by Staff Reporter
THE director general of TUI Spain, Eduardo Zamorano, said yesterday that all inclusive holidays would never become the major offer in the Balearics, as it “does not make sense” in a traditional tourist area such as this.

He added that his company was not interested in having all inclusive packages as the bulk of its programme in the Balearics, because of the wide variety of activities on offer outside the hotels.

TUI offers this service in 22 hotels in the Balearics, eight percent of its offer here. It also has 22 hotels in the Canaries (7.3 percent) and only three in the Peninsula.

However, Zamorano admitted that the company is thinking of expanding the offer in the islands “because customers are buying it.” He also commented on plans to recovert a five star hotel in Majorca into an all inclusive hotel, which would offer a wide range of products (gym, children's clubs, balneariums, restaurants), so that the client who has paid to spend the entire holiday in a hotel “will not be bored”. He said that an all inclusive package “is not acceptable” in a typical beach establishment, “a building with a pool, a bar and a normal dining room.” But he declined to predict the future of what he described as a fashion. He stressed that the current percentage is “minimal” and “should not scare anyone.” The latter was a reference to bar and restaurant owners who blame their drop in takings on the all inclusive packages.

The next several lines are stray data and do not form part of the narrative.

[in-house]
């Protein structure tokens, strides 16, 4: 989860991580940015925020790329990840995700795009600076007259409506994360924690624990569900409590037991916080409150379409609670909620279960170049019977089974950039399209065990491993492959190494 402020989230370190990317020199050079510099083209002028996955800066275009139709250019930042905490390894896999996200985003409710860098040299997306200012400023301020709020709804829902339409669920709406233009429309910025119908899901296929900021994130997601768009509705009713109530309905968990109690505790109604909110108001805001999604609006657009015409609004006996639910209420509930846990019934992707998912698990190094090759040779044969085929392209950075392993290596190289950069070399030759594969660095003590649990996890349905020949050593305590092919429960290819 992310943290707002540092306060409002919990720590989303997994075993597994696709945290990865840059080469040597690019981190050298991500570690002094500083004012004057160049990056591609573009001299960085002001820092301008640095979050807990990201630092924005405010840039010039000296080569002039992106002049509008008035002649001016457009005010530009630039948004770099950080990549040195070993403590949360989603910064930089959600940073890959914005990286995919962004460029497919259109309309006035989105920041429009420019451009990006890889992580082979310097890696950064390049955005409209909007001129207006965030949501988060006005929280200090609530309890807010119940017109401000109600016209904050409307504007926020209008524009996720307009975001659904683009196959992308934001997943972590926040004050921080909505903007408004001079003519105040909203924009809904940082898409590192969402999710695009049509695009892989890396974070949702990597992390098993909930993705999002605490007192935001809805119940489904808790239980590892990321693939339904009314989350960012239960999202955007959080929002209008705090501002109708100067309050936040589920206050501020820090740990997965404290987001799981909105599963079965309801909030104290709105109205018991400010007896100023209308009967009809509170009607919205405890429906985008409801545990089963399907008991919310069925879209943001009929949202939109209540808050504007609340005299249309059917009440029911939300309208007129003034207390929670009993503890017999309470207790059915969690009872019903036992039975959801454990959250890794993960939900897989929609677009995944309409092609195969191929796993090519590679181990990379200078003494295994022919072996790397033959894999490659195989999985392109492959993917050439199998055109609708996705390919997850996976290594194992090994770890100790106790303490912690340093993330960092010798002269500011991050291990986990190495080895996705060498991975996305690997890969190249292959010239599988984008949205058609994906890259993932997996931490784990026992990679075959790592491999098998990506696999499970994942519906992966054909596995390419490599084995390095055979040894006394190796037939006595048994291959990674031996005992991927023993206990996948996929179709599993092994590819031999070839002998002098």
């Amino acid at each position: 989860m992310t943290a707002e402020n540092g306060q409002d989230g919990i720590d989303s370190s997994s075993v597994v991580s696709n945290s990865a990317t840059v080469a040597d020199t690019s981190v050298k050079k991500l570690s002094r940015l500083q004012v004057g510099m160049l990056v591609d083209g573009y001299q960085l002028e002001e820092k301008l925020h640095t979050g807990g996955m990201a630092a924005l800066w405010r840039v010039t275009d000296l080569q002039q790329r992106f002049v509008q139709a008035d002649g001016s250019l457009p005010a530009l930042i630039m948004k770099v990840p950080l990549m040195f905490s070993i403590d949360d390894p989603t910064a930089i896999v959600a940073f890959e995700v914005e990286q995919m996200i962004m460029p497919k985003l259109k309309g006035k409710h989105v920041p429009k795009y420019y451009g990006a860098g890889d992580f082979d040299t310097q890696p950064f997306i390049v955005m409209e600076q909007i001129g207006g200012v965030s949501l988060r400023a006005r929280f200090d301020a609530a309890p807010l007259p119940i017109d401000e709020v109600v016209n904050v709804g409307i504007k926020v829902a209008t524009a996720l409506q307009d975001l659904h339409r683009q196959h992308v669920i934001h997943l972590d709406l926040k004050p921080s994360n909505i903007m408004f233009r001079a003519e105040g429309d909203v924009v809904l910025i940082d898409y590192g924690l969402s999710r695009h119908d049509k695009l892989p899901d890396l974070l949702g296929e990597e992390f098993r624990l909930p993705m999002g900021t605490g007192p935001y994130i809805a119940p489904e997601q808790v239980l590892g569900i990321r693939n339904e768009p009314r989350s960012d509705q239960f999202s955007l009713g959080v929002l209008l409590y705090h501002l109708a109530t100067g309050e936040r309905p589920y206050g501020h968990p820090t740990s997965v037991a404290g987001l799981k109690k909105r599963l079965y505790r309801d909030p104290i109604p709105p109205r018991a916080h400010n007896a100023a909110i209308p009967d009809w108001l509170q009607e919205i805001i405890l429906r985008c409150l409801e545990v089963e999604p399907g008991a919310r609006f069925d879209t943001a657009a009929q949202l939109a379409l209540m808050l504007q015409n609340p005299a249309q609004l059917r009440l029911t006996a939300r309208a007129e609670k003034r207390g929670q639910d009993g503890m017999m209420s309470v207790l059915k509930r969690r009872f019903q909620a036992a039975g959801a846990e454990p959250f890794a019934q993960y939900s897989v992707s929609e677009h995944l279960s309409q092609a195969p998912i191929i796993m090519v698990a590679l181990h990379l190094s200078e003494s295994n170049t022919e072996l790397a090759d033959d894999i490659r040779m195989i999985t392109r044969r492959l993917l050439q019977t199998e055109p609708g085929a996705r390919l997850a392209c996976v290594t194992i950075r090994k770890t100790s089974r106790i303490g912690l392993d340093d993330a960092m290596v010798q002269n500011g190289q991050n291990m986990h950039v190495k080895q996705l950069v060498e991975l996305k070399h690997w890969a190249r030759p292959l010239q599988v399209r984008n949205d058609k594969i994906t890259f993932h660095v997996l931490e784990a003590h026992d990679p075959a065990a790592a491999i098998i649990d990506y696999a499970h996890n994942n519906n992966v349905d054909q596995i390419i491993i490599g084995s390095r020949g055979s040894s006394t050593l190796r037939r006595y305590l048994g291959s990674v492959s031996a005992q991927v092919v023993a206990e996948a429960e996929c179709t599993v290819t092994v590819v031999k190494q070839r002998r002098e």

But it is not just the all inclusive package that is revolutionising the market. The new technologies are also bringing about a change in marketing strategies.

In less than a year, bookings via internet have doubled and are expected to rise even more over the next few years.
Ignasi Esteve, deputy chairman of the Majorcan Hoteliers Federation, said that internet bookings accounted for between three and five percent of bookings, but in some hotels in the Playa de Palma, 35 percent of bookings are made this way “which gives an idea of the importance this system will have over the next few years.” The crisis which has hit the British and German markets over the past three years has led hoteliers to seek new markets.
As the graph on this page shows, Germany, Britain and Spain are still the dominant markets, but alternative markets such as France, Italy, Scandinavia, Belgium, Portugal, Ireland, Switzerland and Austria, are growing slowly.

The emerging markets which are growing rapidly are the Russian, Polish, Slovak, Czech and Hungarian.


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